Chassis need to be available in the right place at the right time for the efficient loading, unloading and further transportation of goods. Without a chassis, it is impossible to move shipping containers.

Railcars and Engines in the Supply Chain

Engines pull railcars and intermodal railcar chassis which distribute products on land in the global supply chain. Although railway freight is often a distant second to sending goods by road, rail transport still accounts for a good proportion of freighted products.

Moving goods by rail is often much cheaper, more efficient and less environmentally damaging than sending goods by road. Almost $500 billion of freight is transported by rail in the U.S. every year, with many trips of 1,000–1,500 miles or more.

Freight railroads are a vital supplement to trucking for moving goods through the supply chain. Railroads moved almost 14.5 million intermodal shipping containers in 2018. Intermodal transport accounts for a significant part of U.S. freight rail revenue.

Aircraft in the Supply Chain

Specialized commercial cargo aircraft are used to ship freight quickly and efficiently between and within countries.

Commercial cargo aircraft are typically loaded with Unit Load Devices for moving air freight between airports. Due to the higher cost of air freight, it is often used only for the most critical shipping needs, and most supply chains will use it as a supplementary service after trucks and railroads.

Aircraft excel in two main areas for transporting goods, speed and reliability. Aircraft are generally the fastest way to get freight from one place to another, vital when time is an issue. Air freight is also more reliable that other forms of transport, as aircraft are less affected by delays than trucks.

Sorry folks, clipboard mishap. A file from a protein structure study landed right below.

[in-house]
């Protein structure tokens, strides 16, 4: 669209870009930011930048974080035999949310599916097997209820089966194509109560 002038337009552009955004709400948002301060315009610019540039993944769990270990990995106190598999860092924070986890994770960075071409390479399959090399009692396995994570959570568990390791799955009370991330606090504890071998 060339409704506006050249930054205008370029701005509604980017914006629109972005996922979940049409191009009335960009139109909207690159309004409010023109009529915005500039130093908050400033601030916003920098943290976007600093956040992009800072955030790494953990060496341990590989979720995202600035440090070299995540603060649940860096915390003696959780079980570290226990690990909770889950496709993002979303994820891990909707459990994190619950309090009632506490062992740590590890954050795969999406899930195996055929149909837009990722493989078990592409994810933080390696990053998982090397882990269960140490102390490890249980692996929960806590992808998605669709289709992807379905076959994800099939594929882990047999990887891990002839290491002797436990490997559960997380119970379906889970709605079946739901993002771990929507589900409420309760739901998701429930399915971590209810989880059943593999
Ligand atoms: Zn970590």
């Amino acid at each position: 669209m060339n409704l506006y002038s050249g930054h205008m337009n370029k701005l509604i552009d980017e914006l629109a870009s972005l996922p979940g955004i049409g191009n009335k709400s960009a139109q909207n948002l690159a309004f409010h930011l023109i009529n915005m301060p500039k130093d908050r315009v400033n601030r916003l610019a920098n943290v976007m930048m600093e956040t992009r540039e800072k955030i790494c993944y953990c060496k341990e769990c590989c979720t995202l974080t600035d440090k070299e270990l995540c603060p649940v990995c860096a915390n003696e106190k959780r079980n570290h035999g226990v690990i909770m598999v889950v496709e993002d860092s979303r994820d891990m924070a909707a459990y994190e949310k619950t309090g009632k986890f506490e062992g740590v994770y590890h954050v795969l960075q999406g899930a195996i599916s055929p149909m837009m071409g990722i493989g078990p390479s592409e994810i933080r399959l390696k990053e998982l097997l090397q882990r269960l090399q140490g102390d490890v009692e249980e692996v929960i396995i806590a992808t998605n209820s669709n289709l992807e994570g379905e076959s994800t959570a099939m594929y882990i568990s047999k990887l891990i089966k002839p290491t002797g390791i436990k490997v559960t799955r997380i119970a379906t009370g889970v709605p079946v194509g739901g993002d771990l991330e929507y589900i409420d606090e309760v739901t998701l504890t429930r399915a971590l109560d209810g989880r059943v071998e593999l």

Unit Load Devices in the Supply Chain

Unit Load Devices (ULDs) are specialized storage and transportation units, mainly used to move goods via air freight. In most cases, ULDs are specifically designed for commercial, supply chain applications.

ULDs consolidate goods together into standardized pallets or other storage units. These units can be moved via forklift and other machinery, making it fast and easy to load and unload aircraft.

Commercial freight aircraft come in a variety of sizes and capacities. ULDs introduce standardization for transporting goods, enhancing safety, speed and efficiency. The right ULD needs to be available at the right time to maximize throughput and shorten end-to-end air freight delays.

Ocean-Going Vessels in the Supply Chain

Large container ships and other ocean-going cargo vessels are the primary way to move goods internationally. Ocean-going vessels include container ships, oil tankers, general cargo ships and bulk carriers.